Editorial - Journal of Cholesterol and Heart Disease (2019) Volume 3, Issue 2
Cardiology 2018 : Trans-catheter Aortic Valve Implantation in Patients with Previous Mitral Valve Replacement: A Case Series- Mojca Skafars -University Medical Centre
Aortic stenosis is the most common heart valve disease besides mitral valve regurgitation in the developed world. the only definLtLve treatment for severe symptomatic aortic stenosis is aortic valve replacement. Open-heart surgery is still gold standard for the treatment of low risk patients with aortic stenosis. In the last 15 years trans-catheter aortic valve implantation (TAVI) has been proved to be superior or at least non-inferior in cases of moderate or high operative risk patients . Older patients with previous mechanical mitral valve replacement (MVR) are, however, considered high surgical risk due to a hostile thorax.The procedural risk can be considerably reduced using a percutaneous approach. Randomised-controlled trials of TAVI stipulated the presence of mitral valve prosthesis as an exclusion criterion for enrolment in the trial. Functional interference between the non-compliant mechanical mitral prosthesis and trans-catheter aortic valve is possible and might have clinical consequences . ?erefore in patients with MVR, TAVI should be considered with caution. there might be at least three main concerns: 1. Possible aortic valve under-expansion in the presence of a noncompliant mechanical mitral prosthesis and postoperative scar; 2. the risk of aortic device embolization; the risk of post-procedural dysfunction of the mitral prosthesis as a consequence of its damage during percutaneous manipulation or due to functional interference with aortic bioprosthesis. Nevertheless, a number of authors have published successful cases of TAVI in the presence of mechanical valve prostheses [6-13]. In this paper we present four patients who underwent successful TAVI a?er previous mitral valve surgery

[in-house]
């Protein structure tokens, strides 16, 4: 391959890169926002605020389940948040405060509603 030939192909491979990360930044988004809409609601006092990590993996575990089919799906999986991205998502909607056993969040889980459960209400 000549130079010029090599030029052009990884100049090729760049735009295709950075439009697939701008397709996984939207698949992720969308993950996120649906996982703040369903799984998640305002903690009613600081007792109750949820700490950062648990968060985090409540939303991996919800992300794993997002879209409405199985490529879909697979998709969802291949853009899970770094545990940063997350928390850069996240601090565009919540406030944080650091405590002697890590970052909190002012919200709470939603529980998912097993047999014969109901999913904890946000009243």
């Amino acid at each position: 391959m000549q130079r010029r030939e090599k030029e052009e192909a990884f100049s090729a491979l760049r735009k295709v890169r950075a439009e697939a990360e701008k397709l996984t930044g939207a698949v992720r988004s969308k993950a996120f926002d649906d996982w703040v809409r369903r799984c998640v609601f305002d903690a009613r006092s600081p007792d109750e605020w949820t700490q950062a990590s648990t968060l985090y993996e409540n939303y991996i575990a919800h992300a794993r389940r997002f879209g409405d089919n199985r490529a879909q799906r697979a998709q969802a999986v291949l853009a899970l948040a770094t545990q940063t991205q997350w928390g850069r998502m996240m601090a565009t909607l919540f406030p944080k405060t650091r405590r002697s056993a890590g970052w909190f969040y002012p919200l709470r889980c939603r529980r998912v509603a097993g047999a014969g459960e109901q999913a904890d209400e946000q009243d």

Methods and results: We report 4 patients with severe symptomatic aortic stenosis who had prior mitral valve replacement that successfully underwent trans-catheter aortic valve implantation with Sapien XT (Edwards Lifesiences, Irvine, USA) and CoreValve (Medtronic, Irvine, USA) aortic prosthesis. Multi-slice computed tomographic angiography was used for the assessment of the distance between both aortic and mitral prosthesis annuli. Trans-esophageal echocardiography was introduced for precise positioning of trans-catheter aortic valve. There were no special technical tips besides precise positioning and slow opening of the valve prosthesis. In case of CoreValve the goal was the positioning close to “zero point” and in case of Edwards Sapien valve higher as a “halfon-half” position according to natural aortic valve. We observed no deformation or dysfunction of aortic and mitral prosthesis in any of the patients. Balloon aortic valvuloplasty prior to implantation is not mandatory; however it helps to observe the mutual effect of the new aortic valve and pre-existent mitral prosthesis.
Conclusions: We conclude that trans-catheter aortic valve implantation can be safely and successfully performed in patients with mechanical mitral prosthesis. It is important to carefully evaluate the anatomical conditions with trans-esophageal echocardiography and computed tomographic angiography. Skillfulness and experience of the operators should not be neglected.
Author(s): Mojca Skafars